You're working, and you've got a family that depends on you - both now and down the road. Where do you invest your money? Do you borrow against the equity in your house? Through a preferred provider relationship with USAA, The American Legion can provide expert financial advice to just about any question.
The fact that your wife has a 401(k) at work does not impact your ability to contribute to an IRA or Roth IRA. However, you do need to have income that exceeds your combined contribution to either IRA ($12,000). Additionally, to be eligible to make a full 2010 Roth IRA contribution, your modified adjusted gross income must be less than $167,000. If you choose to use a traditional IRA, the fact that your wife is covered by a plan at work may limit or eliminate the ability to deduct a traditional IRA contribution.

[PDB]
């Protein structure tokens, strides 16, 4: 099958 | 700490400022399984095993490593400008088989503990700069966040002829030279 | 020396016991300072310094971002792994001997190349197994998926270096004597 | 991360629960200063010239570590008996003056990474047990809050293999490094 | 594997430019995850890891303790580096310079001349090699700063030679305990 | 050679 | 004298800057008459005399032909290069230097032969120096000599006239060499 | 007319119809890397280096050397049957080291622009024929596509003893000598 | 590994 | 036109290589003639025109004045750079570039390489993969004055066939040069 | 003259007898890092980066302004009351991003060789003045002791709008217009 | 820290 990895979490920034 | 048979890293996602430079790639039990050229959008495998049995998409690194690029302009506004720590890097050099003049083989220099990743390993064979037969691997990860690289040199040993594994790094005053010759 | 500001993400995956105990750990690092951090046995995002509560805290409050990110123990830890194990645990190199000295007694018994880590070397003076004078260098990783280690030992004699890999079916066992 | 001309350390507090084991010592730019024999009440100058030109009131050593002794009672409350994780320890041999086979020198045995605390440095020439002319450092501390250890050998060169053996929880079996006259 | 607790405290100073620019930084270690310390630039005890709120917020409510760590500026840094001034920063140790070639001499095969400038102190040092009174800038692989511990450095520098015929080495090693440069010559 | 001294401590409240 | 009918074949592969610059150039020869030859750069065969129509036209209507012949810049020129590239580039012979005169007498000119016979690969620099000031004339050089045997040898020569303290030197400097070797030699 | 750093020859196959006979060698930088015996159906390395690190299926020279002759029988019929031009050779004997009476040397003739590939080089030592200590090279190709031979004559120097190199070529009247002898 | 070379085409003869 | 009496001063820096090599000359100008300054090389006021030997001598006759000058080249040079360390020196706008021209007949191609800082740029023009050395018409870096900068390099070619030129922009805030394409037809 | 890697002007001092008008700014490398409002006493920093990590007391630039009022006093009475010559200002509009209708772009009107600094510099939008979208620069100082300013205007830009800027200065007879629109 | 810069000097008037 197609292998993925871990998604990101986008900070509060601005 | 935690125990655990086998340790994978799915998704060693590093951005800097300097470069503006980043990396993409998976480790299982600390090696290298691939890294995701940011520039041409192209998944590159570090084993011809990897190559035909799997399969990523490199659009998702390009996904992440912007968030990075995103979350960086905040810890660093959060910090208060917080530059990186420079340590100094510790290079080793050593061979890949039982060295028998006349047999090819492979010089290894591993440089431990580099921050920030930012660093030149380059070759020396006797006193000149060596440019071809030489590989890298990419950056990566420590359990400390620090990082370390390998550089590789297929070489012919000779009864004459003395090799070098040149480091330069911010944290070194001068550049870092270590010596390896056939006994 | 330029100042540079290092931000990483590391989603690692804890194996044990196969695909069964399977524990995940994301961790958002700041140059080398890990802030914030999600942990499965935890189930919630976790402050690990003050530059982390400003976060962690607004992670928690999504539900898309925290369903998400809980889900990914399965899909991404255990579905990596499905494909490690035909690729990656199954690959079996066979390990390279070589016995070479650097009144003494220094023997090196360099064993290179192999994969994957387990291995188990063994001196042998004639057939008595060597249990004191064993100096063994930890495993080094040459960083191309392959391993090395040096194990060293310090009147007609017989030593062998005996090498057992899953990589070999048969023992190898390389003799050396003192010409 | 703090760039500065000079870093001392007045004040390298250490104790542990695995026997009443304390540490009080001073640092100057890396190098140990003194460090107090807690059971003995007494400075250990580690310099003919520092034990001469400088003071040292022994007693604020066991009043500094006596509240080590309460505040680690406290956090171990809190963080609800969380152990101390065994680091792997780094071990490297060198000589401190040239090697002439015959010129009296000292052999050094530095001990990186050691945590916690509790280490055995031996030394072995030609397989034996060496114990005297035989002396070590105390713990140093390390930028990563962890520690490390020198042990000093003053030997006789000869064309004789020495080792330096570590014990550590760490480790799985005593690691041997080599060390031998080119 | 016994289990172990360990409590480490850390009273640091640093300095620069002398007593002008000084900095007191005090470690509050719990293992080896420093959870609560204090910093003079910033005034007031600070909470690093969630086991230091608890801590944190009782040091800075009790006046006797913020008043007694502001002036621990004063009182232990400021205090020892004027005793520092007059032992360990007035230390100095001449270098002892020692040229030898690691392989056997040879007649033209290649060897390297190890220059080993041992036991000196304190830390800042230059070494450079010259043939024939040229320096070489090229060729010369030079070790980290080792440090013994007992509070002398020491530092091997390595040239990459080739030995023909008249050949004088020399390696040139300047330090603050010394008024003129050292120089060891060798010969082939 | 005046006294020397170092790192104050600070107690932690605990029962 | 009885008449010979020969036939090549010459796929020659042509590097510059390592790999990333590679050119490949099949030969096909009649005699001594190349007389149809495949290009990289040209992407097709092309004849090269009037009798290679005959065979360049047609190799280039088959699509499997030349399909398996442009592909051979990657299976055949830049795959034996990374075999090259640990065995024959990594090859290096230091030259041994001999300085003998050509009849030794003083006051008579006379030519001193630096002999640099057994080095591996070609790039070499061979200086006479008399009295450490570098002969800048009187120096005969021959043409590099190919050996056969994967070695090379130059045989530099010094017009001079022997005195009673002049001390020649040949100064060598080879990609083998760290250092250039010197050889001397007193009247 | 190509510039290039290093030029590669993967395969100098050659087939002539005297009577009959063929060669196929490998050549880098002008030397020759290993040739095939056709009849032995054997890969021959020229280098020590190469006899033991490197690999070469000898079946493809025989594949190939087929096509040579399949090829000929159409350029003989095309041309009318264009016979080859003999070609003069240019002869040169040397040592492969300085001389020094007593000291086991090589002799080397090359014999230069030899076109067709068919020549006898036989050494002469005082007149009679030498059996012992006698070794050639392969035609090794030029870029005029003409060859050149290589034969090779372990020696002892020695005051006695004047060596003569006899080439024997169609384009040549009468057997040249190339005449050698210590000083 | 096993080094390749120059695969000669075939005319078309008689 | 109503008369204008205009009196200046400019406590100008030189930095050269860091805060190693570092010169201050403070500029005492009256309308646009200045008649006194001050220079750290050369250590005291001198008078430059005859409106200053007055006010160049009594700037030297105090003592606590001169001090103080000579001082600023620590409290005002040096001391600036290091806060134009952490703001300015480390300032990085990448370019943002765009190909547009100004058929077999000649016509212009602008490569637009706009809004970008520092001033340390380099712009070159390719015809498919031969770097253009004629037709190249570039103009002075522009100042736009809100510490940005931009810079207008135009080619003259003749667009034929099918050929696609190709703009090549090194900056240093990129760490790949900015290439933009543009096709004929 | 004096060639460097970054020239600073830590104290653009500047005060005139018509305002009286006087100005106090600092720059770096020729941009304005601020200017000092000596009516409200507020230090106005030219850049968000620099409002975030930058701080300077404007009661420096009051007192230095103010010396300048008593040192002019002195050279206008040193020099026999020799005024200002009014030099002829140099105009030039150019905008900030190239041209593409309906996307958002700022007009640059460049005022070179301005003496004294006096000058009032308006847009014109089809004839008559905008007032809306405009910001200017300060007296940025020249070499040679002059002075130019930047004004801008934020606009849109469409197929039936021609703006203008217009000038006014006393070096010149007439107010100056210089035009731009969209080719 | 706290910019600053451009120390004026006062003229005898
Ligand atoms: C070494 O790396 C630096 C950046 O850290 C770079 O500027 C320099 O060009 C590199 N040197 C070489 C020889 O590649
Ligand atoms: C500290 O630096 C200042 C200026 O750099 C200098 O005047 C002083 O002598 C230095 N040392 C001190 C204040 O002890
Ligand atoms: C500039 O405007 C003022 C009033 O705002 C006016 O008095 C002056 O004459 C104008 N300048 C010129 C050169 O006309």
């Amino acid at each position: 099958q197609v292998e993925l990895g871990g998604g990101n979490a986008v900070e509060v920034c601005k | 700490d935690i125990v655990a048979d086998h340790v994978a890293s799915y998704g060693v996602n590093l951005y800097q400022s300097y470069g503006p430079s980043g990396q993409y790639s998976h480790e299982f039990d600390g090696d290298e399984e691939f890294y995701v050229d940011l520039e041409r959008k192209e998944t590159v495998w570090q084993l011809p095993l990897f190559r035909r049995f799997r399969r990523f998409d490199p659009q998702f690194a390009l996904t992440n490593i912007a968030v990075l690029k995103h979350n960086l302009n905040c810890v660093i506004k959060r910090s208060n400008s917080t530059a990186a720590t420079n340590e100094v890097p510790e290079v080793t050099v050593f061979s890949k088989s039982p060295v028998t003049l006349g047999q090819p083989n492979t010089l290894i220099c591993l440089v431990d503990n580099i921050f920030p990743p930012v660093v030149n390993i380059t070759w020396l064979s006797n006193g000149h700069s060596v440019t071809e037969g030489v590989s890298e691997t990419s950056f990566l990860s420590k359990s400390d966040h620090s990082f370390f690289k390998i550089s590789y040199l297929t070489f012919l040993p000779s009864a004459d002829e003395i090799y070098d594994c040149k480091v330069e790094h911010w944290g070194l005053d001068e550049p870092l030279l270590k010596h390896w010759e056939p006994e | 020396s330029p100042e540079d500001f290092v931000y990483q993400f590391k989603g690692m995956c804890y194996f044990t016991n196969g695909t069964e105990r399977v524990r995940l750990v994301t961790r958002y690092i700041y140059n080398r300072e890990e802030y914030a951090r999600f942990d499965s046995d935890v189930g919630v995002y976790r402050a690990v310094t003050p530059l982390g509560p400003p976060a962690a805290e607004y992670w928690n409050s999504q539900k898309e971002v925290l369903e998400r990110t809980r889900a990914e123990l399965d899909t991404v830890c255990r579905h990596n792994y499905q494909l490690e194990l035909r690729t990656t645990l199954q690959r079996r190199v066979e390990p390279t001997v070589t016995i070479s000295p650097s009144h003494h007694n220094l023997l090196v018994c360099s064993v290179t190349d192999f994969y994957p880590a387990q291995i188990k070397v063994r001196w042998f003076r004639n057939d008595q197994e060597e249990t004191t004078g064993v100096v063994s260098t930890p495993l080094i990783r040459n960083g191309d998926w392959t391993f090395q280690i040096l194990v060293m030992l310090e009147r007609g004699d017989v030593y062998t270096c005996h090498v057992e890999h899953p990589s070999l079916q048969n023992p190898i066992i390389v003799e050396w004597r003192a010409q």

We like the idea of “tax diversification.” In your situation, that could mean getting some tax benefit today by using your wife’s plan at work – pre-tax contributions – and building a tax-free component to your retirement income stream with the Roth IRA. Although a Roth contribution won’t help your taxes today, it may provide tax relief in the future. If you have questions on deductibility or eligibility, check out IRS Publication 590.